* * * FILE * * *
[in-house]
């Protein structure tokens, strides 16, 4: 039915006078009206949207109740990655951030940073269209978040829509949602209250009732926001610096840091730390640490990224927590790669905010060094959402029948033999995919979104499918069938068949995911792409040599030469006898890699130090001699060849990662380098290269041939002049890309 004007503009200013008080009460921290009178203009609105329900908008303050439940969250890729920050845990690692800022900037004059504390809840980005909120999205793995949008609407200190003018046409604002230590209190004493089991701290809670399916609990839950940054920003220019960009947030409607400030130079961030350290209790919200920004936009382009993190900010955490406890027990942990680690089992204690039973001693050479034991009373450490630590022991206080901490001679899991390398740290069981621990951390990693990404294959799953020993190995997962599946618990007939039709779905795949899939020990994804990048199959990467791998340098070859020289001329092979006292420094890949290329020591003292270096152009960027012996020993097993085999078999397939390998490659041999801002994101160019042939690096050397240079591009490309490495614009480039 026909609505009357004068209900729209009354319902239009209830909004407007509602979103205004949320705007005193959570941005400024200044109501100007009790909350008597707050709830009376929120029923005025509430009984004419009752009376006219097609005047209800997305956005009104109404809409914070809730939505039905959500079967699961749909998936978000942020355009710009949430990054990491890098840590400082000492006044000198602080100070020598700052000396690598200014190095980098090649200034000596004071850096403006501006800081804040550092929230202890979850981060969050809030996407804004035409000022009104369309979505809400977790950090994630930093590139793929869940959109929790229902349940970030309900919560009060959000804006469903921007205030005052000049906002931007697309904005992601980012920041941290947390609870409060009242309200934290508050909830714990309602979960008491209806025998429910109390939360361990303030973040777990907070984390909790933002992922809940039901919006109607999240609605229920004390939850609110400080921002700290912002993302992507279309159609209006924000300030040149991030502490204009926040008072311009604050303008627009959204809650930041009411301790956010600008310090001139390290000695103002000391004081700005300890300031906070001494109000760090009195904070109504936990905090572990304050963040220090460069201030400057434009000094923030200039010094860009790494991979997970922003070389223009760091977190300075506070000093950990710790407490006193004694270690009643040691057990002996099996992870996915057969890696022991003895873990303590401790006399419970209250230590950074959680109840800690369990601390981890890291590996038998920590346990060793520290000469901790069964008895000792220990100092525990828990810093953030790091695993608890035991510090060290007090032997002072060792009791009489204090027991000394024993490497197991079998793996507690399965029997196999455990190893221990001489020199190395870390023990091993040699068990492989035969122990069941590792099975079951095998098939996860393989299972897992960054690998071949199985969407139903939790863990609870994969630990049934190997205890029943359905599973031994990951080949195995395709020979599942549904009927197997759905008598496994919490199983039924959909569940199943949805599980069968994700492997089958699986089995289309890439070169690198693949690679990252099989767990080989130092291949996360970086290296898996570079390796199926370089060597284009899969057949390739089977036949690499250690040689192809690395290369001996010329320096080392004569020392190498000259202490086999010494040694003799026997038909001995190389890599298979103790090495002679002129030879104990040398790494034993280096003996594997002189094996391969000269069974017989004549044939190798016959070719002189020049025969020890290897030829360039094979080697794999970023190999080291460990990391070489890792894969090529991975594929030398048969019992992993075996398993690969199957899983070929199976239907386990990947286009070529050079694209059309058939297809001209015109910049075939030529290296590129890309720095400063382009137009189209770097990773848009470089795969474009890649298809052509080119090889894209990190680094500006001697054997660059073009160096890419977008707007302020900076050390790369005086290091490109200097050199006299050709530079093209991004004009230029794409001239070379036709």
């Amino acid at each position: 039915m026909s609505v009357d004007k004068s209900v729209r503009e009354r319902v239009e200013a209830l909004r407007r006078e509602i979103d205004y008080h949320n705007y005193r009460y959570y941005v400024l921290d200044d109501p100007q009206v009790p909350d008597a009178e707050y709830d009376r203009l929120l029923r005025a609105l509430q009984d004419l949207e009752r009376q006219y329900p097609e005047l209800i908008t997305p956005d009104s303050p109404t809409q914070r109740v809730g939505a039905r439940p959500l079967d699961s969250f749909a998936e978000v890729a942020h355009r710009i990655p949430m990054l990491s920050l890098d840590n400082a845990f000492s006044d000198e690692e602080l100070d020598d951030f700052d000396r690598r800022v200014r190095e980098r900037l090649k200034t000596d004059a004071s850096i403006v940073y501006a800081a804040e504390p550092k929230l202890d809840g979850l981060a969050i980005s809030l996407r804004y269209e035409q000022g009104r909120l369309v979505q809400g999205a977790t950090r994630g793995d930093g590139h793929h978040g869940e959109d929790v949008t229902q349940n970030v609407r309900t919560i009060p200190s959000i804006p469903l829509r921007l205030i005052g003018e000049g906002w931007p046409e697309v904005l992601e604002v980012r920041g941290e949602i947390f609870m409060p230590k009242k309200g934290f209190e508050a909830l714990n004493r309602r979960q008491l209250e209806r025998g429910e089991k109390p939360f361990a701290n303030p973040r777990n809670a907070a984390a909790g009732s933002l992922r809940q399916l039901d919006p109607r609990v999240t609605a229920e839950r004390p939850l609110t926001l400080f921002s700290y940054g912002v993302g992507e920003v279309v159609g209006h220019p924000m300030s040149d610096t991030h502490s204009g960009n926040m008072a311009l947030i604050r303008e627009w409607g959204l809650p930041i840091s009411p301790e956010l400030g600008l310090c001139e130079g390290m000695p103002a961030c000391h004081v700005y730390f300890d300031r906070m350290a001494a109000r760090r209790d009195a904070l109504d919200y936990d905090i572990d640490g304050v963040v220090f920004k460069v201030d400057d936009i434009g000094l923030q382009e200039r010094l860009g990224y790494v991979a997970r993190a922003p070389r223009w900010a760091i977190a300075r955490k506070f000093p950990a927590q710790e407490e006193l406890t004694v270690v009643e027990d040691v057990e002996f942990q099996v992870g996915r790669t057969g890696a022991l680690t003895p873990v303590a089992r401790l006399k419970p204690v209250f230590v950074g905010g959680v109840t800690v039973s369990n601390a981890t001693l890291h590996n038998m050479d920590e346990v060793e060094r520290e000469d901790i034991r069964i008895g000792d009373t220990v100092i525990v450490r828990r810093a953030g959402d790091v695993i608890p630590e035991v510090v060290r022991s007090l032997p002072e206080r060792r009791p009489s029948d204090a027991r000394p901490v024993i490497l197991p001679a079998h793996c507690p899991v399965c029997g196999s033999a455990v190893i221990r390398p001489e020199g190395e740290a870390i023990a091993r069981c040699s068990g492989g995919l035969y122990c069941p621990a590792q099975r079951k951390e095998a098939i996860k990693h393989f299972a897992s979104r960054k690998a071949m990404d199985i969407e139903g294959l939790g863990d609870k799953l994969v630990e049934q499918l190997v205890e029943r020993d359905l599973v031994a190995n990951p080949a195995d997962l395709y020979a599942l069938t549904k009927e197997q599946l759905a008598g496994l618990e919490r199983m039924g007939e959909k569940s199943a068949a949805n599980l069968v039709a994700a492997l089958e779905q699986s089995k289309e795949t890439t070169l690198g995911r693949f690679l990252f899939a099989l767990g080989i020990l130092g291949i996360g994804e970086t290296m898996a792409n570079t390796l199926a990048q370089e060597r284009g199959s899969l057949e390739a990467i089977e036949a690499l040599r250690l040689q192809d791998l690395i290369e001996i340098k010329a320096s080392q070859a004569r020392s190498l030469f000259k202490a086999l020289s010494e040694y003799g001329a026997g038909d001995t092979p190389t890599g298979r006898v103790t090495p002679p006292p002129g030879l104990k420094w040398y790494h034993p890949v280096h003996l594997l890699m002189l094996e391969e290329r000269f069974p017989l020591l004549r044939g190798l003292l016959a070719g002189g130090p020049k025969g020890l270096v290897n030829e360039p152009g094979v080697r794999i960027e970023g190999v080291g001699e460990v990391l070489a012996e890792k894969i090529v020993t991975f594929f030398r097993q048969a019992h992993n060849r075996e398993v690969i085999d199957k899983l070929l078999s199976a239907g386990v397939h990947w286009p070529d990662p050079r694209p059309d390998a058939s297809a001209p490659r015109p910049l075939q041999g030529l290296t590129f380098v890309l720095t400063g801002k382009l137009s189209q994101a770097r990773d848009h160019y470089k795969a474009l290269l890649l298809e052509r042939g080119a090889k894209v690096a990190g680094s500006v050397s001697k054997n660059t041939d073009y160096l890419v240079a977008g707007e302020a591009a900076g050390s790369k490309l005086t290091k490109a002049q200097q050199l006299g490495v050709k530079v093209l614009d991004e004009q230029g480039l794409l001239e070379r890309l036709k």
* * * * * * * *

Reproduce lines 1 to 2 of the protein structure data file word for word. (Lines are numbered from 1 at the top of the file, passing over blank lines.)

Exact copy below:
[in-house]
């Protein structure tokens, strides 16, 4: 039915006078009206949207109740990655951030940073269209978040829509949602209250009732926001610096840091730390640490990224927590790669905010060094959402029948033999995919979104499918069938068949995911792409040599030469006898890699130090001699060849990662380098290269041939002049890309 004007503009200013008080009460921290009178203009609105329900908008303050439940969250890729920050845990690692800022900037004059504390809840980005909120999205793995949008609407200190003018046409604002230590209190004493089991701290809670399916609990839950940054920003220019960009947030409607400030130079961030350290209790919200920004936009382009993190900010955490406890027990942990680690089992204690039973001693050479034991009373450490630590022991206080901490001679899991390398740290069981621990951390990693990404294959799953020993190995997962599946618990007939039709779905795949899939020990994804990048199959990467791998340098070859020289001329092979006292420094890949290329020591003292270096152009960027012996020993097993085999078999397939390998490659041999801002994101160019042939690096050397240079591009490309490495614009480039 026909609505009357004068209900729209009354319902239009209830909004407007509602979103205004949320705007005193959570941005400024200044109501100007009790909350008597707050709830009376929120029923005025509430009984004419009752009376006219097609005047209800997305956005009104109404809409914070809730939505039905959500079967699961749909998936978000942020355009710009949430990054990491890098840590400082000492006044000198602080100070020598700052000396690598200014190095980098090649200034000596004071850096403006501006800081804040550092929230202890979850981060969050809030996407804004035409000022009104369309979505809400977790950090994630930093590139793929869940959109929790229902349940970030309900919560009060959000804006469903921007205030005052000049906002931007697309904005992601980012920041941290947390609870409060009242309200934290508050909830714990309602979960008491209806025998429910109390939360361990303030973040777990907070984390909790933002992922809940039901919006109607999240609605229920004390939850609110400080921002700290912002993302992507279309159609209006924000300030040149991030502490204009926040008072311009604050303008627009959204809650930041009411301790956010600008310090001139390290000695103002000391004081700005300890300031906070001494109000760090009195904070109504936990905090572990304050963040220090460069201030400057434009000094923030200039010094860009790494991979997970922003070389223009760091977190300075506070000093950990710790407490006193004694270690009643040691057990002996099996992870996915057969890696022991003895873990303590401790006399419970209250230590950074959680109840800690369990601390981890890291590996038998920590346990060793520290000469901790069964008895000792220990100092525990828990810093953030790091695993608890035991510090060290007090032997002072060792009791009489204090027991000394024993490497197991079998793996507690399965029997196999455990190893221990001489020199190395870390023990091993040699068990492989035969122990069941590792099975079951095998098939996860393989299972897992960054690998071949199985969407139903939790863990609870994969630990049934190997205890029943359905599973031994990951080949195995395709020979599942549904009927197997759905008598496994919490199983039924959909569940199943949805599980069968994700492997089958699986089995289309890439070169690198693949690679990252099989767990080989130092291949996360970086290296898996570079390796199926370089060597284009899969057949390739089977036949690499250690040689192809690395290369001996010329320096080392004569020392190498000259202490086999010494040694003799026997038909001995190389890599298979103790090495002679002129030879104990040398790494034993280096003996594997002189094996391969000269069974017989004549044939190798016959070719002189020049025969020890290897030829360039094979080697794999970023190999080291460990990391070489890792894969090529991975594929030398048969019992992993075996398993690969199957899983070929199976239907386990990947286009070529050079694209059309058939297809001209015109910049075939030529290296590129890309720095400063382009137009189209770097990773848009470089795969474009890649298809052509080119090889894209990190680094500006001697054997660059073009160096890419977008707007302020900076050390790369005086290091490109200097050199006299050709530079093209991004004009230029794409001239070379036709």